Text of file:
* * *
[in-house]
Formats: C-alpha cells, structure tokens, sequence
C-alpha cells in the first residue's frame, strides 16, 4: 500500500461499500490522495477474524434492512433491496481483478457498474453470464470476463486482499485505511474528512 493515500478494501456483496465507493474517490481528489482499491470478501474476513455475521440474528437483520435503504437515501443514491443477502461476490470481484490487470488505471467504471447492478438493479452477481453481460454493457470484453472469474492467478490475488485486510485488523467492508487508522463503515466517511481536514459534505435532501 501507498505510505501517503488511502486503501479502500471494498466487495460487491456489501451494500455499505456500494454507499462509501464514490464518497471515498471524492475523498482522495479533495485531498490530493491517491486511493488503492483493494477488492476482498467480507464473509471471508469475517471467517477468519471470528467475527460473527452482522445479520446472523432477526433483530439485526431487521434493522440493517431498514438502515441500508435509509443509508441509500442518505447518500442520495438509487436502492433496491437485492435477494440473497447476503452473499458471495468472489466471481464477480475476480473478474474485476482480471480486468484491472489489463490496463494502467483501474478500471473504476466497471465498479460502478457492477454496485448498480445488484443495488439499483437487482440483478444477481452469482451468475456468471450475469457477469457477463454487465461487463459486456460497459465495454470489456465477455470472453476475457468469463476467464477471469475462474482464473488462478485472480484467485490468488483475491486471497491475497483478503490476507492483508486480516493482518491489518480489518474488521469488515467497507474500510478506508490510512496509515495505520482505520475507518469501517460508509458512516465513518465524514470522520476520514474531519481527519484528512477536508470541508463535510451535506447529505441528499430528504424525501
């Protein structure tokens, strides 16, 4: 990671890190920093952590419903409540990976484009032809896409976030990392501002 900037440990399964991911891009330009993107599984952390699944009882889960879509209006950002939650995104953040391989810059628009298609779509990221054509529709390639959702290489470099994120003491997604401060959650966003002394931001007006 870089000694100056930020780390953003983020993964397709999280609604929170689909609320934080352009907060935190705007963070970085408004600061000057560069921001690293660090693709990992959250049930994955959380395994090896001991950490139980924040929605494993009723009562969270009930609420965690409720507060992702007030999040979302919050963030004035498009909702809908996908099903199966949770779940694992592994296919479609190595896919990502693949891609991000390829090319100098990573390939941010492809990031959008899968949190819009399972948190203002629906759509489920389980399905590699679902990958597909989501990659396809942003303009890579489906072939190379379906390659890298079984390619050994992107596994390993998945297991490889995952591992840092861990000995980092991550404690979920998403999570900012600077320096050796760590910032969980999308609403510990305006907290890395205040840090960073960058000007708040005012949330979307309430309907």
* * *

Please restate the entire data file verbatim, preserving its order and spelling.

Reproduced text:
[in-house]
Formats: C-alpha cells, structure tokens, sequence
C-alpha cells in the first residue's frame, strides 16, 4: 500500500461499500490522495477474524434492512433491496481483478457498474453470464470476463486482499485505511474528512 493515500478494501456483496465507493474517490481528489482499491470478501474476513455475521440474528437483520435503504437515501443514491443477502461476490470481484490487470488505471467504471447492478438493479452477481453481460454493457470484453472469474492467478490475488485486510485488523467492508487508522463503515466517511481536514459534505435532501 501507498505510505501517503488511502486503501479502500471494498466487495460487491456489501451494500455499505456500494454507499462509501464514490464518497471515498471524492475523498482522495479533495485531498490530493491517491486511493488503492483493494477488492476482498467480507464473509471471508469475517471467517477468519471470528467475527460473527452482522445479520446472523432477526433483530439485526431487521434493522440493517431498514438502515441500508435509509443509508441509500442518505447518500442520495438509487436502492433496491437485492435477494440473497447476503452473499458471495468472489466471481464477480475476480473478474474485476482480471480486468484491472489489463490496463494502467483501474478500471473504476466497471465498479460502478457492477454496485448498480445488484443495488439499483437487482440483478444477481452469482451468475456468471450475469457477469457477463454487465461487463459486456460497459465495454470489456465477455470472453476475457468469463476467464477471469475462474482464473488462478485472480484467485490468488483475491486471497491475497483478503490476507492483508486480516493482518491489518480489518474488521469488515467497507474500510478506508490510512496509515495505520482505520475507518469501517460508509458512516465513518465524514470522520476520514474531519481527519484528512477536508470541508463535510451535506447529505441528499430528504424525501
């Protein structure tokens, strides 16, 4: 990671890190920093952590419903409540990976484009032809896409976030990392501002 900037440990399964991911891009330009993107599984952390699944009882889960879509209006950002939650995104953040391989810059628009298609779509990221054509529709390639959702290489470099994120003491997604401060959650966003002394931001007006 870089000694100056930020780390953003983020993964397709999280609604929170689909609320934080352009907060935190705007963070970085408004600061000057560069921001690293660090693709990992959250049930994955959380395994090896001991950490139980924040929605494993009723009562969270009930609420965690409720507060992702007030999040979302919050963030004035498009909702809908996908099903199966949770779940694992592994296919479609190595896919990502693949891609991000390829090319100098990573390939941010492809990031959008899968949190819009399972948190203002629906759509489920389980399905590699679902990958597909989501990659396809942003303009890579489906072939190379379906390659890298079984390619050994992107596994390993998945297991490889995952591992840092861990000995980092991550404690979920998403999570900012600077320096050796760590910032969980999308609403510990305006907290890395205040840090960073960058000007708040005012949330979307309430309907």